Tuesday, 30 April 2019

Sainsbury's launches the UK's first supermarket with no tills - where customers simply scan their items as they shop then pay on an app

Sainsbury's has launched the UK's first till-free store in London with plans to roll the new digital system out across the country.
The Holborn Circus shop will see customers scan and pay for products using the company's app on their phone - in a drive to speed up shopping.
When they have finished, they scan a QR code to complete the process and receive their receipt by email. 
Sainsbury's has pipped competitors including Waitrose, the Co-op and Tesco in opening its first till-free store
Sainsbury's has pipped competitors including Waitrose, the Co-op and Tesco in opening its first till-free store
Saninsbury's SmartShop app was launched in its Holborn Circus Local store (pictured) on Monday
Saninsbury's SmartShop app was launched in its Holborn Circus Local store (pictured) on Monday 
It has been completely revamped and stripped of its checkouts in a bid to speed up customer's shopping
It has been completely revamped and stripped of its checkouts in a bid to speed up customer's shopping

The supermarket giant has been experimenting with the technology, called SmartShop, since August and said 82 per cent of transactions in the store were already done digitally.
The Sainsbury's Local – which sits across the road from the company's head office – was stripped of its checkouts and revamped ahead of the three-month trial which started on Monday.
But for customers who struggle with the technology, paying by cash or card is still an option through a one-man helpdesk.
On the way out of the store, the customer scans their smartphone on a QR code (pictured) which completes the purchase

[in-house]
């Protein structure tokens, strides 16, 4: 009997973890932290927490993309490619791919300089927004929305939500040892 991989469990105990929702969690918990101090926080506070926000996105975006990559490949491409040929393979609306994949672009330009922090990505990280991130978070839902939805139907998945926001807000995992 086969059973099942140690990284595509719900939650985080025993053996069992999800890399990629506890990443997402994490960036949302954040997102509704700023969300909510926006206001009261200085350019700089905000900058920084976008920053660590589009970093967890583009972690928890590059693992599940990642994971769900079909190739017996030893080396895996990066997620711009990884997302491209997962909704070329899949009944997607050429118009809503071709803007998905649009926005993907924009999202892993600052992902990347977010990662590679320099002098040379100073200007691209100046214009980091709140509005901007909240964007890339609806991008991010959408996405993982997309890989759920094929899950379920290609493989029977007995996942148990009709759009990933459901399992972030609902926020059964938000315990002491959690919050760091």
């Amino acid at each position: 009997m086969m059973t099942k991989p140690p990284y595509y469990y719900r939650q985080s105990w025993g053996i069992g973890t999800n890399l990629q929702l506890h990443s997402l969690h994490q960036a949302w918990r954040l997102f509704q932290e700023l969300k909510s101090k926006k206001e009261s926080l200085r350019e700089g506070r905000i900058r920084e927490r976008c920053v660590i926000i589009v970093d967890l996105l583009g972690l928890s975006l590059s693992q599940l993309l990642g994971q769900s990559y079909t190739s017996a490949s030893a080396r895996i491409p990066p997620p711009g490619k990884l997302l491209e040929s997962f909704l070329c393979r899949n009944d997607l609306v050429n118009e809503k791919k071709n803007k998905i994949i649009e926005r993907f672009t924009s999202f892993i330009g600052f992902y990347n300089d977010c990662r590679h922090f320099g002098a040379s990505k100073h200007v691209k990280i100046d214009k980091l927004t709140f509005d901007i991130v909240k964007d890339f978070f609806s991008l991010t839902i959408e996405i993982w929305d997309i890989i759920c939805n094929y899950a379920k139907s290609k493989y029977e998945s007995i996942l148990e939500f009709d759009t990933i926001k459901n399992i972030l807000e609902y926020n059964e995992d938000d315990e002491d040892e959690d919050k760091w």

On the way out of the store, the customer scans their smartphone on a QR code (pictured) which completes the purchase
The Sainsbury's Local sits across the road from the company's head office and started the three-month trial on Monday
The Sainsbury's Local sits across the road from the company's head office and started the three-month trial on Monday
Customers can hold their phone up to a Sainsbury's SmartShop pay point and walk out 
Customers can hold their phone up to a Sainsbury's SmartShop pay point and walk out 
What the new Sainsbury's SmartShop app looks like on a smartphone
What the new Sainsbury's SmartShop app looks like on a smartphone
In a further bid to increase efficiency, products such as wine, beer and cigarettes will not be sold due to the time it takes to verify a customer is over 18.
Clodagh Moriarty, group chief digital officer at Sainsbury's, said: 'We know our customers value their time and many want to shop as quickly as possible - technology is key to that.
'This is an experiment rather than a new format for us - it hasn't been done in the UK before and we're really excited to understand how our customers respond to the app experience.
'We'll be with our customers and colleagues all the way over the coming months, iterating continuously based on their feedback before we decide if, how and where we make this experience more widely available.'
Sainsbury's has previously denied the scheme was meant to cut down on staff, with Ms Moriarty adding: 'No one will lose their jobs, absolutely not. The power of this is combining people and technology.'
It comes after Amazon opened its first till-free store in Seattle in January last year.

HOW WILL SAINSBURY'S TILL-FREE SYSTEM WORK? 

Shoppers will need to download an app, called SmartShop.
People will scan the barcode of the items they want to buy. 
They are then able to pay through the app via their card, or Apple/Google Pay.
Customers scan a QR code before leaving to confirm payment. 
Users need to download an app and link it to a Nectar loyalty card. 

The world's largest e-commerce marketplace set up cameras and sensors at its Go shops to monitor what a person buys before charging their purchases to a registered card as they leave the store.
Supermarkets including Tesco, Co-op and Waitrose have also tested the apps and Amazon were reportedly looking to bring it to the UK.
Sainsbury's has plans to roll the new system out nationwide but they are on hold to first see how customers react.
The technology is currently being trialled in eight of its Local branches in London.
Sainsbury's, which is fighting to stop customers defecting to Tesco, Aldi and Lidl, was hit by a setback last week after a £12billion merger with Asda was blocked by competition authorities.

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